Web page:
If we assume that the Occupational Safety and Health Administration’s (OSHA) commentary that mandatory post-accident drug testing will deter the reporting of workplace safety incidents, it will make it difficult for the employer/respondent to document and collect evidence to properly investigate the claim. In Connecticut, if a claimant’s intoxication, whether by alcohol or legal/illegal drugs, is a substantial contributing factor in causing a work place accident, then the accident is not compensable. See C.G.S. § 31-275(1)(C). The respondent is required to prove that the claimant’s intoxication was a substantial contributing factor in bringing about the work place accident for the accident to be not compensable. Maurice v. Healthrax International, Inc., 5934 CRB-6-14-5 (March 24, 2015) and Paternostro v. Arborio Corp., 3659 CRB-6-97-8 (September 8, 1998), aff’d, 56 Conn. App. 215, 220 (1999), cert. denied, 252 Conn. 928 (2000).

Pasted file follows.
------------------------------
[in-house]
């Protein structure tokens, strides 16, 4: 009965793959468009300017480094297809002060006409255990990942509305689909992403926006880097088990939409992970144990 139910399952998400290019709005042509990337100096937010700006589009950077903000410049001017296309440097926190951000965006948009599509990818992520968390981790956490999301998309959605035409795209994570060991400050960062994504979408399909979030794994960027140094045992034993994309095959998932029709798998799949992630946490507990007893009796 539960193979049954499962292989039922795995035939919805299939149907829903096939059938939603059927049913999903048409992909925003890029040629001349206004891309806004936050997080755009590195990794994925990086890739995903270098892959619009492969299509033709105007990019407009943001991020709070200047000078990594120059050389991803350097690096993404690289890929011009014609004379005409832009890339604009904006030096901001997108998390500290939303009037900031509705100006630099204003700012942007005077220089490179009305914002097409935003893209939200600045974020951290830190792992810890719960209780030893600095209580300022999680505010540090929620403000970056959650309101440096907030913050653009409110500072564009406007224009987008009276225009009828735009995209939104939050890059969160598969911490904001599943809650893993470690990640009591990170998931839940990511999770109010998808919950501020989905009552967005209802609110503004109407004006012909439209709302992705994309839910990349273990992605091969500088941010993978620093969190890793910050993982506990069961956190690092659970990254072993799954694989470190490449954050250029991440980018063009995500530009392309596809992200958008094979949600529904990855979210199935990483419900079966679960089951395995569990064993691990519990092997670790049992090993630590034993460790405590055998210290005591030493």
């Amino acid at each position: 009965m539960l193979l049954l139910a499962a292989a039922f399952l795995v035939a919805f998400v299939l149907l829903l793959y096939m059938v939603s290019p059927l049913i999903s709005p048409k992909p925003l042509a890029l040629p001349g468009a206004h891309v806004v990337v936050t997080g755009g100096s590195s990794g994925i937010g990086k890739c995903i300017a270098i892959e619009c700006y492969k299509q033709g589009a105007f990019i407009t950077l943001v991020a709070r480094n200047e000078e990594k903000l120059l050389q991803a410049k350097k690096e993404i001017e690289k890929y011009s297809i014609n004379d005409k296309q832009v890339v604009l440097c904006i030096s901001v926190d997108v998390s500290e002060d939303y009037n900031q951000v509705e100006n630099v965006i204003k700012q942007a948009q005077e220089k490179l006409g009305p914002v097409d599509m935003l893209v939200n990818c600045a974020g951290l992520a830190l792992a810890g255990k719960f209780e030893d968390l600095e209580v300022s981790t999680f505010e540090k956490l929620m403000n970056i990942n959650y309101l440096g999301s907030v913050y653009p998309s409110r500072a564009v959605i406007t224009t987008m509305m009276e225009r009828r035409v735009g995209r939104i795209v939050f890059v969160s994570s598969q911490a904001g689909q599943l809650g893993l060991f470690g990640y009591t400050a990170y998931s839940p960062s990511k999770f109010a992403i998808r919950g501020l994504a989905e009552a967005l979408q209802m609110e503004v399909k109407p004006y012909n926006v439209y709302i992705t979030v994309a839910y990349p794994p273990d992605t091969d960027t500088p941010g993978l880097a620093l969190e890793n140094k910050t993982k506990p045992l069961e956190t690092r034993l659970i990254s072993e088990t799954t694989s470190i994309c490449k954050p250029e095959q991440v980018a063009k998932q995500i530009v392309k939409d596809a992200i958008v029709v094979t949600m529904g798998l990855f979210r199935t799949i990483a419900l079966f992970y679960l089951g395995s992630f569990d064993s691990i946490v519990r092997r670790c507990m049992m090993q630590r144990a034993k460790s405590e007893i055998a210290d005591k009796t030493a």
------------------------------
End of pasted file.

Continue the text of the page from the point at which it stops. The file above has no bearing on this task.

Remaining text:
When a workplace safety incident is not reported or not reported in a timely manner, it makes it more difficult, if not impossible, for the employer/respondent to identify witnesses, save video surveillance, take statements while the events are fresh in the witnesses’/participants’ minds, conducting examination of machines, and the like. Accordingly, the ability to document and collect evidence to properly investigate the claim will likely outweigh the interests of the employer/respondent in conducting post-accident drug testing in absence of any evidence of intoxication.